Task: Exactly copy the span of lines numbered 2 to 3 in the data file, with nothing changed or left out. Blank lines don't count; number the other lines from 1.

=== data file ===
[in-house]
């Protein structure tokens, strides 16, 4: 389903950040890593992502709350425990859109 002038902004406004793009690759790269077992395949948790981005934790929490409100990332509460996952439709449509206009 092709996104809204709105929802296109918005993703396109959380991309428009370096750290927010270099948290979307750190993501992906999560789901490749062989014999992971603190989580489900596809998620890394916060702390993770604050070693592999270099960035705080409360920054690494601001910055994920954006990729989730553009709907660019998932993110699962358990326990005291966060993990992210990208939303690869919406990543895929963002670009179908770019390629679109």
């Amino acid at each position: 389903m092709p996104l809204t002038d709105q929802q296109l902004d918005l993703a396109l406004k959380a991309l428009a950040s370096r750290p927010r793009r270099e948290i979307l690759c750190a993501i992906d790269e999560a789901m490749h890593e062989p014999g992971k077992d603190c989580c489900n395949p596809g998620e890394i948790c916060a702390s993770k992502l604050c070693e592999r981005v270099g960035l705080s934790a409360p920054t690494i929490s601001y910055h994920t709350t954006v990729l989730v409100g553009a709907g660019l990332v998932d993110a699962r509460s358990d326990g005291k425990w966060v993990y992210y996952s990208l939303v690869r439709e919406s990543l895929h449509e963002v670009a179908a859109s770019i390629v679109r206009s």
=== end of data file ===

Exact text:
């Protein structure tokens, strides 16, 4: 389903950040890593992502709350425990859109 002038902004406004793009690759790269077992395949948790981005934790929490409100990332509460996952439709449509206009 092709996104809204709105929802296109918005993703396109959380991309428009370096750290927010270099948290979307750190993501992906999560789901490749062989014999992971603190989580489900596809998620890394916060702390993770604050070693592999270099960035705080409360920054690494601001910055994920954006990729989730553009709907660019998932993110699962358990326990005291966060993990992210990208939303690869919406990543895929963002670009179908770019390629679109």
């Amino acid at each position: 389903m092709p996104l809204t002038d709105q929802q296109l902004d918005l993703a396109l406004k959380a991309l428009a950040s370096r750290p927010r793009r270099e948290i979307l690759c750190a993501i992906d790269e999560a789901m490749h890593e062989p014999g992971k077992d603190c989580c489900n395949p596809g998620e890394i948790c916060a702390s993770k992502l604050c070693e592999r981005v270099g960035l705080s934790a409360p920054t690494i929490s601001y910055h994920t709350t954006v990729l989730v409100g553009a709907g660019l990332v998932d993110a699962r509460s358990d326990g005291k425990w966060v993990y992210y996952s990208l939303v690869r439709e919406s990543l895929h449509e963002v670009a179908a859109s770019i390629v679109r206009s």